July 1, 2004
Other institutions, rulings and remedies
I find modern sentencing reform fascinating in part because of the institutional dialogues that can and will take place, especially when sentencing reform is being done well. Notably, Justice Kennedy spoke to this issue in his intriguing Blakely dissent. (And, pardon the plug, I've written at some length about these issues in a number of articles. See Appreciating Apprendi: Developing Sentencing Procedures in the Shadow of the Constitution, 37 Criminal Law Bulletin 627 (2001); Balanced and Purposeful Departures: Fixing a Jurisprudence that Undermines the Federal Sentencing Guidelines, 76 Notre Dame Law Review 21 (2000); A Common Law for This Age of Federal Sentencing: The Opportunity and Need for Judicial Lawmaking, 11 Stanford Law & Policy Review 93 (1999).)
But, disturbingly, at perhaps the most important time for such a dialogue in the federal system, we are only hearing from judges. It's now a full week since Blakely came down, and we've not heard a single official word from the U.S. Sentencing Commission or the U.S. Department of Justice. Though exactly what these other branches should say is quite debatable (and perhaps is being hotly debated at this moment), I really do not think silence is the right choice. At the very least, the USSC or the DOJ could (and should?) encourage judges to hold off on rulings or annouce alternative sentences in order to keep the short-term Blakely damage under control. Or, more boldly, they might assert that, until the Supreme Court rules otherwise, an administrative guideline system is arguably different in a constitutional sense than a statutory guideline system. Or, they might even (tentatively?) concede the constitutional problems and suggest a preferred remedy.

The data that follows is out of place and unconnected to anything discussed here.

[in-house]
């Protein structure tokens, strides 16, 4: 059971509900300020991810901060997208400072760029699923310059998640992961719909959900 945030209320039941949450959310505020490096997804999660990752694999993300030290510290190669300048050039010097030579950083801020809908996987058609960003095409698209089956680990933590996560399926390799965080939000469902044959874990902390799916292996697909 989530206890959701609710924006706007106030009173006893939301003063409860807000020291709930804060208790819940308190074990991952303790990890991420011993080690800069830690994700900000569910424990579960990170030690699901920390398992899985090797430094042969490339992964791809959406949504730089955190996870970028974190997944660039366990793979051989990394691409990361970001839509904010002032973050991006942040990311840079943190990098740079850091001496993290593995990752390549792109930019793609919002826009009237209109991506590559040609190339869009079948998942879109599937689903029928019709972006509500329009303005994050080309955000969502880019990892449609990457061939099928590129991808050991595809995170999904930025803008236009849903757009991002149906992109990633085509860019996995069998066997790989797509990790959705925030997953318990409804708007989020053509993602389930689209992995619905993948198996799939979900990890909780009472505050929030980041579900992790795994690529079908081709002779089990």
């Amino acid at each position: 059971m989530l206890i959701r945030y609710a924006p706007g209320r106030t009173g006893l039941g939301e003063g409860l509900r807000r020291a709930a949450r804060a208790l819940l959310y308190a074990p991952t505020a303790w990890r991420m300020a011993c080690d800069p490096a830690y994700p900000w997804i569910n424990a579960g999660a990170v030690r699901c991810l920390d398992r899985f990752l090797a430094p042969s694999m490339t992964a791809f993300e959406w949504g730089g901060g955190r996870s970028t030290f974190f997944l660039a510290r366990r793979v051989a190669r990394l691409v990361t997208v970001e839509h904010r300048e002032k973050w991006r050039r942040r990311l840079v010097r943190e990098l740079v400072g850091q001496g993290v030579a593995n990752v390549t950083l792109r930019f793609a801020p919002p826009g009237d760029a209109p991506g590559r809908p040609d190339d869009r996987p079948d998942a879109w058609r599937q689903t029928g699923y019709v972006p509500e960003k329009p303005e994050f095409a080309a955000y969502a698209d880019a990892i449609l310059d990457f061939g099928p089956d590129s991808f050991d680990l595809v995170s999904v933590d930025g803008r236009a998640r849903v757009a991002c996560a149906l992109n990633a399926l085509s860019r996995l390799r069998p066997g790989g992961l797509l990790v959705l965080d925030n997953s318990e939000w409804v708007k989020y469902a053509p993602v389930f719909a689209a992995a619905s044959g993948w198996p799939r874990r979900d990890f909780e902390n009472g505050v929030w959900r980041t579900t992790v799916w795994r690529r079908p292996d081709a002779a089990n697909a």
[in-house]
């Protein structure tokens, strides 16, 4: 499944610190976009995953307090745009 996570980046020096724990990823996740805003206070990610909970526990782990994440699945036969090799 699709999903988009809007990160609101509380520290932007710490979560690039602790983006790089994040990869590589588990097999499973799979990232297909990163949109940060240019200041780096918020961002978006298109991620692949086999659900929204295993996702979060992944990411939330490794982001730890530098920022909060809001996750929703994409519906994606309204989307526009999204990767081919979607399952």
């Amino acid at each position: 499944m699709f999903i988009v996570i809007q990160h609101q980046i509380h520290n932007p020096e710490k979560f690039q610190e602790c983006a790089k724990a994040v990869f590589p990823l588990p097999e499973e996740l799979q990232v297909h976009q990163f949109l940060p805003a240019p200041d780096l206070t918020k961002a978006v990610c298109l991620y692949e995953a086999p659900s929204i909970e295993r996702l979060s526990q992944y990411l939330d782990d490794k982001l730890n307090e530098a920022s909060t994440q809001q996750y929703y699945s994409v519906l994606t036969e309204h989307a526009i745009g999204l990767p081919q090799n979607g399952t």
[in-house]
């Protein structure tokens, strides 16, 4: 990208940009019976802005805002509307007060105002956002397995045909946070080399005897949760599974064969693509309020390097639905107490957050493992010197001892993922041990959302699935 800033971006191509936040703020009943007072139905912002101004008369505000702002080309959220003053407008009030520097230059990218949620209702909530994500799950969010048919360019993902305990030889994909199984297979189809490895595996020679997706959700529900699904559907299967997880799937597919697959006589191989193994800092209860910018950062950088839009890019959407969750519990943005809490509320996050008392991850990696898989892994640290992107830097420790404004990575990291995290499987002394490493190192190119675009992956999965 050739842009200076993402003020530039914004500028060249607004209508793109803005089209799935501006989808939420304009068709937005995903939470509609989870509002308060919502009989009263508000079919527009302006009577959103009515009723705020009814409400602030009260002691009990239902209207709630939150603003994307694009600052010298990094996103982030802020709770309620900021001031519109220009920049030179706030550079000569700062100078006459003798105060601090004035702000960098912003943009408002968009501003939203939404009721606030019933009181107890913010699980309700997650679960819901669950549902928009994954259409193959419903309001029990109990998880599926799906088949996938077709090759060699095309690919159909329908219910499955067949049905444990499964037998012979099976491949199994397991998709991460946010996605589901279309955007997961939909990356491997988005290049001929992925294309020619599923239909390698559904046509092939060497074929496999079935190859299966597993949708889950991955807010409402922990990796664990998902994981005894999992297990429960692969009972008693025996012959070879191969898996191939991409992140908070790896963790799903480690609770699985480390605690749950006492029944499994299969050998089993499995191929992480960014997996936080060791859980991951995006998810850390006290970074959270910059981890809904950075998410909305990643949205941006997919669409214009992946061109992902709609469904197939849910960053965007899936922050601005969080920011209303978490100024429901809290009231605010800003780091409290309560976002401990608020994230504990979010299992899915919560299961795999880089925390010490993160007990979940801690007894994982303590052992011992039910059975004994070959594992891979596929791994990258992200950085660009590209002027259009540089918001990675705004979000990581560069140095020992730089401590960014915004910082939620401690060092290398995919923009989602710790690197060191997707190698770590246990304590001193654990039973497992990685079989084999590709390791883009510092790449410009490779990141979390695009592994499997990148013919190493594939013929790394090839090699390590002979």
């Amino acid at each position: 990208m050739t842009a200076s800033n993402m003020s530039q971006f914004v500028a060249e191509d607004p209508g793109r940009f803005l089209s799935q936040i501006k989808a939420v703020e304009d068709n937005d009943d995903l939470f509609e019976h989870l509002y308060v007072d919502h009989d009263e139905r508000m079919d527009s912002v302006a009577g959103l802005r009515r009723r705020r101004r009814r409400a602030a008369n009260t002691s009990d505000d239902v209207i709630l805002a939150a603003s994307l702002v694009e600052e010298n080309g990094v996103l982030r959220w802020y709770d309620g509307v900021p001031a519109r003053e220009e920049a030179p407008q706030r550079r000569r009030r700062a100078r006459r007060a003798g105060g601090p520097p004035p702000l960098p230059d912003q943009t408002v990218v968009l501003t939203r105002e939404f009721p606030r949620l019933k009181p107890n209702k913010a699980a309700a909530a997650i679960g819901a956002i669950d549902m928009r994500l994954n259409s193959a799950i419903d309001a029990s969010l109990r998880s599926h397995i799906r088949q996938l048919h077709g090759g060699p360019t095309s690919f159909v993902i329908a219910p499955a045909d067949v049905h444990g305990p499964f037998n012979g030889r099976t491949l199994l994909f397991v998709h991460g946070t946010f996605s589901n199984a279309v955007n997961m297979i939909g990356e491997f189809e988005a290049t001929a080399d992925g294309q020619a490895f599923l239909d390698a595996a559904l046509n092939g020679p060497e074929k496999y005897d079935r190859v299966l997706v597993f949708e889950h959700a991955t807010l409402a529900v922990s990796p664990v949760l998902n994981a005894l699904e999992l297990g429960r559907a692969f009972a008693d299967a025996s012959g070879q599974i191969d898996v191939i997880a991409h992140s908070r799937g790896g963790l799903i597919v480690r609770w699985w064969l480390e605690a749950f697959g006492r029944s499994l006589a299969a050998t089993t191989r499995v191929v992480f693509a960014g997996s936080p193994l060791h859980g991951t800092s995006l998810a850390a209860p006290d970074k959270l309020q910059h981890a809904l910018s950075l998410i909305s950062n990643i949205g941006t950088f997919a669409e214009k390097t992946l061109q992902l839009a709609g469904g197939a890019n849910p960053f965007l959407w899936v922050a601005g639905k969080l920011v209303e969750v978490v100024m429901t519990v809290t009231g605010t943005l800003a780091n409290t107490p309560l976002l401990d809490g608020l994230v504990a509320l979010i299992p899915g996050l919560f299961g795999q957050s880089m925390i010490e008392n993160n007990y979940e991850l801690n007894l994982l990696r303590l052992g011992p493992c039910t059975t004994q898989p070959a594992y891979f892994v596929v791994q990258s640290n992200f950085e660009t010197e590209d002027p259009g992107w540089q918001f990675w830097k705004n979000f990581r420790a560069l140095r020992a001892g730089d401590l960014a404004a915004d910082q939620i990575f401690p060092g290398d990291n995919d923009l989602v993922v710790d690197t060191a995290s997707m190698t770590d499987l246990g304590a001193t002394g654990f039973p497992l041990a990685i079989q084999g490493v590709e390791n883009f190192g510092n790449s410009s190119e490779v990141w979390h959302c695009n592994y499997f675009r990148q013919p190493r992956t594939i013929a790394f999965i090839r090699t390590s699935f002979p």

All the substantive questions here are hard and contestable; but my main point is that there should be others addressing these issues right now besides just judges. Of course, eventually, every instititution will have some say, but there is no time like the present to get going with the "constructive discourse" Justice Kennedy advocates.
July 1, 2004 at 03:31 PM | Permalink
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